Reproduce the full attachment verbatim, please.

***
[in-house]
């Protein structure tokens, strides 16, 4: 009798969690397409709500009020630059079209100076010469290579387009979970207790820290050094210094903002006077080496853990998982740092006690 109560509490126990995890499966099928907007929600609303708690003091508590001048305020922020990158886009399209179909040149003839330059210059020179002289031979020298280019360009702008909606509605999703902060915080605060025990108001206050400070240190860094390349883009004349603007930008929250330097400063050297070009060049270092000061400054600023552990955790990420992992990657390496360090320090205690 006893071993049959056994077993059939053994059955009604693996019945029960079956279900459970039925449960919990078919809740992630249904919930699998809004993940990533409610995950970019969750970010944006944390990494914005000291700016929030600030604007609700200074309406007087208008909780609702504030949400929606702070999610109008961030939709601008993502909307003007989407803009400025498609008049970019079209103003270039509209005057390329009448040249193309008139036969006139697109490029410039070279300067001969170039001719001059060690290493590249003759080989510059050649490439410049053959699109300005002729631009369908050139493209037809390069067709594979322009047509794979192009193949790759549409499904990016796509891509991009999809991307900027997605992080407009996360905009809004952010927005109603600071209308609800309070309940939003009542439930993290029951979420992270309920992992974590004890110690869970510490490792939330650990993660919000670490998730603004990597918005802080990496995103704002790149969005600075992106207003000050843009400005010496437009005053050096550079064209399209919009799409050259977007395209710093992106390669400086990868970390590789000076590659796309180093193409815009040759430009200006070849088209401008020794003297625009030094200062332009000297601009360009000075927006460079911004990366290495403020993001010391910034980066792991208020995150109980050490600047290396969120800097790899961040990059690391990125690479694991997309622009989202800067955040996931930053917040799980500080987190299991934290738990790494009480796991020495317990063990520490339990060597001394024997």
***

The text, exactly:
[in-house]
């Protein structure tokens, strides 16, 4: 009798969690397409709500009020630059079209100076010469290579387009979970207790820290050094210094903002006077080496853990998982740092006690 109560509490126990995890499966099928907007929600609303708690003091508590001048305020922020990158886009399209179909040149003839330059210059020179002289031979020298280019360009702008909606509605999703902060915080605060025990108001206050400070240190860094390349883009004349603007930008929250330097400063050297070009060049270092000061400054600023552990955790990420992992990657390496360090320090205690 006893071993049959056994077993059939053994059955009604693996019945029960079956279900459970039925449960919990078919809740992630249904919930699998809004993940990533409610995950970019969750970010944006944390990494914005000291700016929030600030604007609700200074309406007087208008909780609702504030949400929606702070999610109008961030939709601008993502909307003007989407803009400025498609008049970019079209103003270039509209005057390329009448040249193309008139036969006139697109490029410039070279300067001969170039001719001059060690290493590249003759080989510059050649490439410049053959699109300005002729631009369908050139493209037809390069067709594979322009047509794979192009193949790759549409499904990016796509891509991009999809991307900027997605992080407009996360905009809004952010927005109603600071209308609800309070309940939003009542439930993290029951979420992270309920992992974590004890110690869970510490490792939330650990993660919000670490998730603004990597918005802080990496995103704002790149969005600075992106207003000050843009400005010496437009005053050096550079064209399209919009799409050259977007395209710093992106390669400086990868970390590789000076590659796309180093193409815009040759430009200006070849088209401008020794003297625009030094200062332009000297601009360009000075927006460079911004990366290495403020993001010391910034980066792991208020995150109980050490600047290396969120800097790899961040990059690391990125690479694991997309622009989202800067955040996931930053917040799980500080987190299991934290738990790494009480796991020495317990063990520490339990060597001394024997």